Hanin Ghaddar of NOW Lebanon believes Hezbollah’s star is fading, thanks to geopolitical changes in the region, and its support for Assad’s regime in Syria.
There is no good reason why Hezbollah leaders should not be panicking. The winds of change coming from the northern borders are going to turn everything upside down for the Party of God. Its friends are either losing credibility or just moving away from the party of double standards. Meanwhile, the ludicrous stances and hasty behavior of its leaders are costing the party its main support base: the Lebanese Shia community.
Jay Michaelson of the Daily Beast looks at the definition of Zionism and the association with those who wear the label loudly and proudly.
So, can one be a Zionist if no one thinks you are? Is it worth reclaiming a label that has been so tarred by association with right-wing nationalism? I’m not sure. It’s what I believe, and according to the criteria set up by founding fathers of Zionism, I am indeed a Zionist.
Writing in Bloomberg, Jeffrey Goldberg reports back on a week of meetings in Israel.
A widely held assumption about a pre-emptive strike on Iran’s nuclear facilities is that it would spur Iranian citizens—many of whom appear to despise their rulers—to rally around the regime. But Netanyahu, I’m told, believes a successful raid could unclothe the emperor, emboldening Iran’s citizens to overthrow the regime (as they tried to do, unsuccessfully, in 2009).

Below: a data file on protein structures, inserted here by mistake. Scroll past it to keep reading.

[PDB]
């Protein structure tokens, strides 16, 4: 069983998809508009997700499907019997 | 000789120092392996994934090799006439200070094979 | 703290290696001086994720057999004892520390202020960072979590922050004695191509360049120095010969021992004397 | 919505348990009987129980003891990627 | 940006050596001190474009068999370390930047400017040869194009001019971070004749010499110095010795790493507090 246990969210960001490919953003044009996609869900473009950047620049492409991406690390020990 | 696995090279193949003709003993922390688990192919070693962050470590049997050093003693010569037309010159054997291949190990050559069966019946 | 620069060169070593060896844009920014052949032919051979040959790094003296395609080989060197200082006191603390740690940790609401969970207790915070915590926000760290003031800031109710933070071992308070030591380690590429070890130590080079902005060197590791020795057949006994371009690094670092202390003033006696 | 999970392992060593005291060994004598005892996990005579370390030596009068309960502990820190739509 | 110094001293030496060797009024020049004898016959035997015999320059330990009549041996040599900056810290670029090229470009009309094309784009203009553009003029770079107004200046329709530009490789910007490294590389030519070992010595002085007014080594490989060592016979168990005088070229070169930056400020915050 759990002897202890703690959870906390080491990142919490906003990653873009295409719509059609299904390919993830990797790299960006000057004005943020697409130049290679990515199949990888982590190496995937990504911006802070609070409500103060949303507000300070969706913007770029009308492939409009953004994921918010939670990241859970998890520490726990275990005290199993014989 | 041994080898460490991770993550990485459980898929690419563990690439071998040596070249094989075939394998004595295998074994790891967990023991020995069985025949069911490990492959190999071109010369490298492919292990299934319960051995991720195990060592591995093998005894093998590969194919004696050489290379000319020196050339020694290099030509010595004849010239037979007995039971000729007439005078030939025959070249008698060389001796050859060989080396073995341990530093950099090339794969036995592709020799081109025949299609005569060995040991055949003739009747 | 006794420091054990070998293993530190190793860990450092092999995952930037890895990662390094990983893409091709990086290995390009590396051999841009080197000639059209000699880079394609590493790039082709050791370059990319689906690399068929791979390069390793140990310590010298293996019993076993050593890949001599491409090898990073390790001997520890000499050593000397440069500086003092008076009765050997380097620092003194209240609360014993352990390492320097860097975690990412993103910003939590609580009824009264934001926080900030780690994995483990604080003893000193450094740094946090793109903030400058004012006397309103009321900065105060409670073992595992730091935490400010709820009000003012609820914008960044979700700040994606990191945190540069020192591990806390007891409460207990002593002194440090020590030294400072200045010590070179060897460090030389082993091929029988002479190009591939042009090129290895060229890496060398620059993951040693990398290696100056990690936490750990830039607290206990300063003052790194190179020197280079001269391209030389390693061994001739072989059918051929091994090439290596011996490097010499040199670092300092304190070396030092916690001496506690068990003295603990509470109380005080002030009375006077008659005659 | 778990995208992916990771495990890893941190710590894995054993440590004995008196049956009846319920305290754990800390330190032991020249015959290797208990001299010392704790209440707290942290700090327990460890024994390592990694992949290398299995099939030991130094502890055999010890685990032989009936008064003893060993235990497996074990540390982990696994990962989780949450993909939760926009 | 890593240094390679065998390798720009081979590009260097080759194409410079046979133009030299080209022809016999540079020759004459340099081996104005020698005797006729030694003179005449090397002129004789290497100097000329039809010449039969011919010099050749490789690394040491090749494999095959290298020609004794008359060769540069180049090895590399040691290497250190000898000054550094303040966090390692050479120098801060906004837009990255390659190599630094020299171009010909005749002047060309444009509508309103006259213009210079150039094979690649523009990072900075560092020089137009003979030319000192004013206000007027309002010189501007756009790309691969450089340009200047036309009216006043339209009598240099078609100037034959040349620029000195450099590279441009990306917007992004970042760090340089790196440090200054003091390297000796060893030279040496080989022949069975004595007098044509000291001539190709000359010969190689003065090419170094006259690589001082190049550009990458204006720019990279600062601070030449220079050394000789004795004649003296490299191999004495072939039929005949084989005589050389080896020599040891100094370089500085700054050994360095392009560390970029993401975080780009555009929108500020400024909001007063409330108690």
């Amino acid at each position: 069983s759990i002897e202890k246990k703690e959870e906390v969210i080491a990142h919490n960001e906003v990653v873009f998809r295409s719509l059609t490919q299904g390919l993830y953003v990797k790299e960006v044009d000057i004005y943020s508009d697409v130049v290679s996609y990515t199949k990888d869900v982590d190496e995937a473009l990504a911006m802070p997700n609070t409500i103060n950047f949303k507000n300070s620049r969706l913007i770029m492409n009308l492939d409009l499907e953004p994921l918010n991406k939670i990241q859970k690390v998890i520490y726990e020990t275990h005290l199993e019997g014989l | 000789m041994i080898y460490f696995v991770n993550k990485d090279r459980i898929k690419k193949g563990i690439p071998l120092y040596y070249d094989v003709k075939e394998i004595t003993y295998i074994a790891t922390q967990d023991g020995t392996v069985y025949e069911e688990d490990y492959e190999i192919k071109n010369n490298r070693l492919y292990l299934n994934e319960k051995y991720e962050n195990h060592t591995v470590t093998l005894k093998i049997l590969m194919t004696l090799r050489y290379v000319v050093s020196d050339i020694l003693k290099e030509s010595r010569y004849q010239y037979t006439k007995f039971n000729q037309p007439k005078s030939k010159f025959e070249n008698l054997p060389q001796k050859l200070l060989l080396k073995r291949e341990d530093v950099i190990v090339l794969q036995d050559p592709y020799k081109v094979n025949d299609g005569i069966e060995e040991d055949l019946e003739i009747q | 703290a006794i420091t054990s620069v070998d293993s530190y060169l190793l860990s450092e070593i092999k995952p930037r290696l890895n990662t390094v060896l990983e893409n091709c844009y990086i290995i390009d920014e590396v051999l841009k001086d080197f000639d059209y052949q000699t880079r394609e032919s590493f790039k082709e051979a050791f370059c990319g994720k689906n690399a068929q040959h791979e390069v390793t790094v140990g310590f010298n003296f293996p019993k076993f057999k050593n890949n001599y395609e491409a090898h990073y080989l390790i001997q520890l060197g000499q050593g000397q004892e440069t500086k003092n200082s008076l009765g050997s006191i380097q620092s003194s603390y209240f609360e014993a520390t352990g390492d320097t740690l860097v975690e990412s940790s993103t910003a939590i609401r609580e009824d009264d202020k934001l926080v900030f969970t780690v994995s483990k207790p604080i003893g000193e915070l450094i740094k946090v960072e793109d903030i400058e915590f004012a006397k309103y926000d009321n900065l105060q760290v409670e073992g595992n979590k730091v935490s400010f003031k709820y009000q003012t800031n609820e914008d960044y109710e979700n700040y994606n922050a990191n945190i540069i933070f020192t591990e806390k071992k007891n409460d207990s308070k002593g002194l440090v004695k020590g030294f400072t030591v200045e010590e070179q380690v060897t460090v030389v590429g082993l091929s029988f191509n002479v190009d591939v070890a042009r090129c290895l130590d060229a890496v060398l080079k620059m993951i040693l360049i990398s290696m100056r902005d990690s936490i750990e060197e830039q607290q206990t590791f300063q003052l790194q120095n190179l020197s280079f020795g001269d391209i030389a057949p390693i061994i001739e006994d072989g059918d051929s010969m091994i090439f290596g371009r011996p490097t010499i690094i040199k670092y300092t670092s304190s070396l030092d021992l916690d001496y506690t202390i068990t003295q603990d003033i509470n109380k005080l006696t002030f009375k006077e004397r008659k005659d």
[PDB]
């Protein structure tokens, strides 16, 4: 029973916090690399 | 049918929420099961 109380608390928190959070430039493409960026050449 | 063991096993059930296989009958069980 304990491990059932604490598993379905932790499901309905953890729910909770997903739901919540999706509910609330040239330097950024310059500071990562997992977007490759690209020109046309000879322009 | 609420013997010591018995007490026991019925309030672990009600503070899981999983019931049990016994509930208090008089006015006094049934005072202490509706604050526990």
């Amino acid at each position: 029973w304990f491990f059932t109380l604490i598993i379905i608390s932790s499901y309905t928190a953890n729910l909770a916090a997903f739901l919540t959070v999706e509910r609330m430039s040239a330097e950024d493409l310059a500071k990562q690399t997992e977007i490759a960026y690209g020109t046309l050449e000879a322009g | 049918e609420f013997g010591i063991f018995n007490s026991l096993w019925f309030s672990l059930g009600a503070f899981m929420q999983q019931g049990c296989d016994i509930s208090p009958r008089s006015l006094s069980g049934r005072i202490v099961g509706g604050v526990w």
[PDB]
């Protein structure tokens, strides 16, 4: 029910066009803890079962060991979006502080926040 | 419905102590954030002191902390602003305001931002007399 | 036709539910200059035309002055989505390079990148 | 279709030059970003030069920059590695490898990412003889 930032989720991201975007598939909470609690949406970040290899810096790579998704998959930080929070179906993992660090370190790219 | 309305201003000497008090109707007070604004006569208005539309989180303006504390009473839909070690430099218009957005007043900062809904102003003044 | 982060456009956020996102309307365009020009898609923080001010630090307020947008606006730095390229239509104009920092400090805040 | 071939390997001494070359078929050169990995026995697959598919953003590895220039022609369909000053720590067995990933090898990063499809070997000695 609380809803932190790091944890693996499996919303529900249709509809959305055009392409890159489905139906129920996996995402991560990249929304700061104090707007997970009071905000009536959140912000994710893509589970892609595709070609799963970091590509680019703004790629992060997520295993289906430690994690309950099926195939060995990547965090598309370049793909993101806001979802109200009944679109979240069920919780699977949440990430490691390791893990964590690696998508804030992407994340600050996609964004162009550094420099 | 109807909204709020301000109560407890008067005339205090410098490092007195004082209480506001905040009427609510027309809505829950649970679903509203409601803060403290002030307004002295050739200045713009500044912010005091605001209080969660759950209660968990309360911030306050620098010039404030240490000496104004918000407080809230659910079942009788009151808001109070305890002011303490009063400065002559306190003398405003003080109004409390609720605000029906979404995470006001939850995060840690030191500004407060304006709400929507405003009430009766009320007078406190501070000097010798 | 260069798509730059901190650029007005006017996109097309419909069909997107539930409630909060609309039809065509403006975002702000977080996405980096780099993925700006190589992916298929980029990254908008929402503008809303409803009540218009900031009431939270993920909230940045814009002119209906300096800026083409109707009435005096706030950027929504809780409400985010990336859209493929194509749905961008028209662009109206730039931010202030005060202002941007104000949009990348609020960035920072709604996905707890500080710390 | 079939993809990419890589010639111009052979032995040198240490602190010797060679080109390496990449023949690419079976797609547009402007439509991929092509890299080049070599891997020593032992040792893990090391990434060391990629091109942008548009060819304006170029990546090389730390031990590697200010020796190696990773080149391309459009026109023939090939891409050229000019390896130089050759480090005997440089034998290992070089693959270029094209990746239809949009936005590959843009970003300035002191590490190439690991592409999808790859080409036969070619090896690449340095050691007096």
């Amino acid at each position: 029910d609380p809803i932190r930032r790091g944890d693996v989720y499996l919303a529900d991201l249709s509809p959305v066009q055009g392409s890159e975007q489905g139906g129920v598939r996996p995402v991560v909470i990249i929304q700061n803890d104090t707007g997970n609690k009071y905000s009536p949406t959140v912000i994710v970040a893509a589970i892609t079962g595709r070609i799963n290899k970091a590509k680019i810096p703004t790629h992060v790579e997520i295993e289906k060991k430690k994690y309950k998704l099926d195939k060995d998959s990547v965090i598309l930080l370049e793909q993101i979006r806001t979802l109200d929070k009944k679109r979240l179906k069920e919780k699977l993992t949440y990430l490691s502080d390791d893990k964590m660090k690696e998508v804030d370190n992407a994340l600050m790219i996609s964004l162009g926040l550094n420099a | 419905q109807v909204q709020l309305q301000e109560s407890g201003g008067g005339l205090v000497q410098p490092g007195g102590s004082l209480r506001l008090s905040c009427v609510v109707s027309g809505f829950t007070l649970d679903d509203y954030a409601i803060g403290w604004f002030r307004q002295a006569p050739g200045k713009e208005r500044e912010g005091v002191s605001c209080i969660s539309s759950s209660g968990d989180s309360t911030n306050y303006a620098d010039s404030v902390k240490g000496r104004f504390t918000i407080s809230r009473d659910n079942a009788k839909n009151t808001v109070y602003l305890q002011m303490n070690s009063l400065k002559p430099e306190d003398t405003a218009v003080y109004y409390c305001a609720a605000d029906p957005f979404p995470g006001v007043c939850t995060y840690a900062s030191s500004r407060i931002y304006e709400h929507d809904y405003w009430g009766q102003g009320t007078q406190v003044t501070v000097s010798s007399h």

The US now fears that Israeli military action against Iranian nuclear facilities could drag them into a prolonged conflict, write Mark Mazzetti and Thom Shanker in the New York Times.
The results of the war game were particularly troubling to Gen. James N. Mattis, who commands all American forces in the Middle East, Persian Gulf and Southwest Asia, according to officials who either participated in the Central Command exercise or who were briefed on the results and spoke on condition of anonymity because of its classified nature. When the exercise had concluded earlier this month, according to the officials, General Mattis told aides that an Israeli first strike would be likely to have dire consequences across the region and for United States forces there.
Emily Wax of the Washington Post meets the man who exposed serial abuse in one American Jewish community, and whose story has now been made into a movie.
After the publication of “Today, Steve is 25,” Jacobs says his phone suddenly became the “hotline for victims of molestation in the Orthodox Jewish community.” He was especially shocked to receive half a dozen calls accusing Rabbi Jacob Max, the man who had officiated at his wedding, of molesting women.
Jordan Chandler Hirsch of the Jewish Review of Books takes a critical look at Peter Beinart’s new book, “The Crisis of Zionism”.
Critics of Beinart’s piece rightly complained about its disregard for the security dilemmas facing the Jewish state. They highlighted the fact that in an article charging Israel with responsibility for ending the occupation, Beinart mentioned the threat of Hamas, Hezbollah, and Iran exactly once. His overall argument inflamed much of the Jewish world, prompting trans-Atlantic hand wringing about the future of the relationship between American Jewry and Israel. It also provided a rallying cry for many young, liberal American Jews—at Columbia University, where I was an undergraduate at the time, as well as at many other universities.